IP attorneys recognize that “use in commerce” is an critical aspect of trademark law. In order to obtain federal trademark registration, 15 U.S.C. 1051 states that the registrant must demonstrate use of the mark in commerce. In addition, to impose liability for infringement the plaintiff must show that the infringer is using mark in commerce in an infringing manner.
The U.S. Court of Appeals for the 8th Circuit recently ruled that use of a trademark in press releases, industry statements and presentations was not sufficient to establish “use in commerce” under the Lanham Act.
In Sensient Technologies Corp v SensoryEffects Flavor Co. (No. 09-2686, 7/21/2010), both the plaintiff and the defendant sold flavor delivery systems to food and beverage suppliers. The defendant, as part of a rebranding initiative, used the mark “SensoryFlavors” in a press release announcing a corporate acquisition. It also used the “SensoryFlavors” mark in letters to various contacts in the food industry, as well as in two customer presentations. The plaintiff sued, contending (among other things) that the “SensoryFlavors” mark infringed the plaintiff’s “Sensient Flavors” trade name.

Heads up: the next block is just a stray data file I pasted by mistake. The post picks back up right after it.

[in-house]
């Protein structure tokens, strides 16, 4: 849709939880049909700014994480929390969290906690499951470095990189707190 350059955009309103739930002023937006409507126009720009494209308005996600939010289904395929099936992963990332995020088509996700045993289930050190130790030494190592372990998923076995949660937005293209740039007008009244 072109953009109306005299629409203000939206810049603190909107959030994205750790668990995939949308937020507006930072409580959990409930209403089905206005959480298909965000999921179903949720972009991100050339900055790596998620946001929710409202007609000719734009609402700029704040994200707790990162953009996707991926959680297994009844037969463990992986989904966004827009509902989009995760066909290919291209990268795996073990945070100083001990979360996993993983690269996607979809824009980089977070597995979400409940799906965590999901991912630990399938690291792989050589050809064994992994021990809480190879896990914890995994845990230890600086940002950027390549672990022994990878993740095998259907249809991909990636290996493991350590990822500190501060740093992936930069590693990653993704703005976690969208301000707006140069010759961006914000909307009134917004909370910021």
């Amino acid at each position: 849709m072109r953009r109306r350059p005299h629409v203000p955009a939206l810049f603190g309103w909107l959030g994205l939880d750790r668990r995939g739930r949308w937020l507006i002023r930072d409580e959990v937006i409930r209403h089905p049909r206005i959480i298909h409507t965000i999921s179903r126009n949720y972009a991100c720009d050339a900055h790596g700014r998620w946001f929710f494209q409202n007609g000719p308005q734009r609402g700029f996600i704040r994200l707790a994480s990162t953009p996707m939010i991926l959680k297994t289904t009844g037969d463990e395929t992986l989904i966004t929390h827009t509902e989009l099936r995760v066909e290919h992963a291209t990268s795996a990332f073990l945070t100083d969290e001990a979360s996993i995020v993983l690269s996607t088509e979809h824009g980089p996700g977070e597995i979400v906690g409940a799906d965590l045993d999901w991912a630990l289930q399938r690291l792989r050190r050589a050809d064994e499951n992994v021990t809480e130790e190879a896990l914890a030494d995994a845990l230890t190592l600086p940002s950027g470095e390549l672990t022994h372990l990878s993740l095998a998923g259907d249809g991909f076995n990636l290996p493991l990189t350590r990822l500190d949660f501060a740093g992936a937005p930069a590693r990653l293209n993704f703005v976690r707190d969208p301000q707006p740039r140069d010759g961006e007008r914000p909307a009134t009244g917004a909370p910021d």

The district court issued a preliminary injunction against the defendant’s use of the mark, but granted summary judgment in favor of the defendant and dismissed the remainder of the case because defendant had no “use in commerce” of the mark. The Eighth Circuit affirmed, stating that plantiff had “fail[ed] to show evidence of any sale or transport of goods bearing the SensoryFlavors mark.”
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